As a prolific and resourceful translator, Longfellow uses the tool of language to enrich his characters in his poems. For example, in The Song of Hiawatha, the title character invents Picture-Writing to help identify the unmarked graves of his tribe: “On the grave posts of our fathers are no signs, no figures painted/ Who are in those graves we know not” (228).
Hiawatha ponders on the welfare of his people not being able to discern these ancestral graves and thus takes different colors and begins to paint shapes and figures on the bark of a birch-tree. Longfellow describes Hiawatha’s “Picture-Writing”: “each figure had a meaning”: Life and Death were depicted with circles of light and dark; the earth was a straight line with the sky as a bow above; footprints toward the wigwam represented a “sign of invitation”; and bloody hands were a symbol of destruction (228, 229).
Secondly, Longfellow refers to the gift of language towards the end of The Song of Hiawatha in the coming of the white man “Speaking many tongues, yet feeling but one heart-beat in their bosoms”(272). This section shows there can be unity and harmony in civilization despite a difference in language. I believe this is also symbolic of a glimpse of heaven where we will all speak our native languages and still be understood.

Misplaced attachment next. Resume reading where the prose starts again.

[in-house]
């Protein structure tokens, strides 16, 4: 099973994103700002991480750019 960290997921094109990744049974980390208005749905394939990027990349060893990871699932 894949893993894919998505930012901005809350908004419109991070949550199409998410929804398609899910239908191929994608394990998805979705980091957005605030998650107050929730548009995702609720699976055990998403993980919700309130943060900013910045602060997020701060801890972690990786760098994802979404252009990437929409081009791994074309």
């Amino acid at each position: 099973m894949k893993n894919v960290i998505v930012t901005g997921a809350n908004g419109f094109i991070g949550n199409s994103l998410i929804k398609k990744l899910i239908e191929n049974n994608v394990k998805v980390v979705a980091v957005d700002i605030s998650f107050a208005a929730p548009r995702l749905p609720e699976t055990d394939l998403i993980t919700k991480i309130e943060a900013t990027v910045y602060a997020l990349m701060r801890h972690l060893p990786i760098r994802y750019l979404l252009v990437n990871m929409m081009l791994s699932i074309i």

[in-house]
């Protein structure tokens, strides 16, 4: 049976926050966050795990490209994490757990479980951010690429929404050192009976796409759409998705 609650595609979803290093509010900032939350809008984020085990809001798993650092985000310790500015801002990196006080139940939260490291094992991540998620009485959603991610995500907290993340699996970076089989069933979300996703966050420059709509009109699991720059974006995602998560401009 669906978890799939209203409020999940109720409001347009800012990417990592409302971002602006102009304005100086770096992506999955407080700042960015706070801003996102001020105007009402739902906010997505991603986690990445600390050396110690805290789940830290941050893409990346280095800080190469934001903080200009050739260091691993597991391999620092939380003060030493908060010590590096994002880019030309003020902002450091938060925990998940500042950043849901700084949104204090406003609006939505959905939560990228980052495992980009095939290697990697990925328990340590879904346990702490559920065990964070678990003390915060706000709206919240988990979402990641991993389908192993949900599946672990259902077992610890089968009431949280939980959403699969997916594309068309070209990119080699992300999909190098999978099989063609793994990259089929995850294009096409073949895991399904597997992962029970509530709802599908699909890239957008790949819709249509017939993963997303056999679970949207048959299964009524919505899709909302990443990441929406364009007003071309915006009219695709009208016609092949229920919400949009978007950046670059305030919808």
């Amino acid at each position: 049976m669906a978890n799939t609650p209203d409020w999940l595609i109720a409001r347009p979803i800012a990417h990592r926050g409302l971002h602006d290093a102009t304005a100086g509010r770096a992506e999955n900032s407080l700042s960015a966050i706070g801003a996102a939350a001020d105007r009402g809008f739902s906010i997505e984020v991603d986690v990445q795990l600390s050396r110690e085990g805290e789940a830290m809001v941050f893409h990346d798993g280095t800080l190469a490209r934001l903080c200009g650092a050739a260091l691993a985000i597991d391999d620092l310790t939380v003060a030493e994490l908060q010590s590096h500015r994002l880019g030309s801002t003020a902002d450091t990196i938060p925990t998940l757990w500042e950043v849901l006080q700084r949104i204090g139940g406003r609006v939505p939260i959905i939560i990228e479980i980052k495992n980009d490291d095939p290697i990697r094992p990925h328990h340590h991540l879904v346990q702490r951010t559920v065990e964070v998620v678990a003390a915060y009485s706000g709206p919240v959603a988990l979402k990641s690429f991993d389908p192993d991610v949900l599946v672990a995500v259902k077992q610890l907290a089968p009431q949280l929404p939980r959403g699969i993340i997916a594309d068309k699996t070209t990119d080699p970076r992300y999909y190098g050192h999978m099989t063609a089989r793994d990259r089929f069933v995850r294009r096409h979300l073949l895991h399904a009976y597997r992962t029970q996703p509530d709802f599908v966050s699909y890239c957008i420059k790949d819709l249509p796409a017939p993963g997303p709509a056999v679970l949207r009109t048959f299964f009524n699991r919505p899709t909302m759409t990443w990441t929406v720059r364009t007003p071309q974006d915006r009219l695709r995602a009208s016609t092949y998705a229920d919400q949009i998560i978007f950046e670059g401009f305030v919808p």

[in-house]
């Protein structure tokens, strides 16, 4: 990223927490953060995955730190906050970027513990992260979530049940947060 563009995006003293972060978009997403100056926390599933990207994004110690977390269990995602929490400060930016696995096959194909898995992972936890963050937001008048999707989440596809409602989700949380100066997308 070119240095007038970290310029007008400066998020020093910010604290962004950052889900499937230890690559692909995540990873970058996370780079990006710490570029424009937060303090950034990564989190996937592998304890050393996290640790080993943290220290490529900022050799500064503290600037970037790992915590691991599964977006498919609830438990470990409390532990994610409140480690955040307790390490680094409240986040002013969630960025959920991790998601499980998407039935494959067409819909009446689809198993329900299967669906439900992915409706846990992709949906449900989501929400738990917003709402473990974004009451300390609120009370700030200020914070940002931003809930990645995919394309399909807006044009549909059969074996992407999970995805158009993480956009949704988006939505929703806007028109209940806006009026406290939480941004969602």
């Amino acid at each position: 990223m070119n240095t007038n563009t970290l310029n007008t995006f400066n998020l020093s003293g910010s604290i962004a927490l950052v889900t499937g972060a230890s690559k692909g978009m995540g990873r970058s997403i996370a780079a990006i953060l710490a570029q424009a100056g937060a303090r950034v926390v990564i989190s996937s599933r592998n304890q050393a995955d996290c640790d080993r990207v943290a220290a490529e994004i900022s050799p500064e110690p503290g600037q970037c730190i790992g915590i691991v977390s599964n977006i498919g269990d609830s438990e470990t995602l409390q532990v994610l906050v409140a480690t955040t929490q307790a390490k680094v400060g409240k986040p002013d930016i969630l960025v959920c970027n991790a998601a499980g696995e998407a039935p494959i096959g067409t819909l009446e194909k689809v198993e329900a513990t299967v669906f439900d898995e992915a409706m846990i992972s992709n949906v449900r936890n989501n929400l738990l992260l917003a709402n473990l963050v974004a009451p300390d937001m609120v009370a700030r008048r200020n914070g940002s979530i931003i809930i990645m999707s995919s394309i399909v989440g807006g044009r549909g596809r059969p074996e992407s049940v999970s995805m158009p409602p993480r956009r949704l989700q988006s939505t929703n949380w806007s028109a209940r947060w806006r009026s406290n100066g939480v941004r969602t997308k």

Longfellow was perhaps inspired to include “Picture-Writing” as an integral part of this epic tale written in trochaic tetrameter from his own gift of language acquisition. He was a student of Latin in his early years of education and learned French, Spanish, Portuguese, German and Italian while living in Europe. Longfellow consequently became the Librarian and a Professor of Modern Languages at his alma mater, Bowdoin University in 1829 and began translating textbooks in French, Spanish and Italian. He soon returned to Europe to live in Germany and consequently visited England, Sweden and the Netherlands and wrote poetry and prose reflecting his travels as seen in the Evangeline, The Song of Hiawatha,and the Belfry of Bruges.
Longfellow’s linguistic gifts are perhaps best recognized in his translation of The Divine Comedy of Dante Alighieri which led to his writing of six prolific sonnets on Dante. Longfellow told George Washington Greene that translation “seizes people with irresistible power, and whirls them away till they are beside themselves” (Irmsher). It is no wonder that Longfellow himself was one of the most translated authors of his time.
Irmsher, Christophe. Public Poet, Private Man, Henry Wadsworth Longfellow at 200. Houghton Library Collections. hcl.harvard.edu. 2008
Longfellow, Henry Wadsworth. In Poems and Other Writings. New York: Library of America, 2000.
Copyright 2016 by Robyn Lowrie. May be quoted in part or full only with attribution to Robyn Lowrie (www.frenchquest.com)
On Longfellow’s Belfry of Bruges: https://frenchquest.com/2016/02/04/my-american-poetry-review-the-belfry-of-bruges-by-henry-wadsworth-longfellow/
On Linguistics and Second Language Acquisition: https://frenchquest.com/2012/11/15/my-parisian-journey-week-8/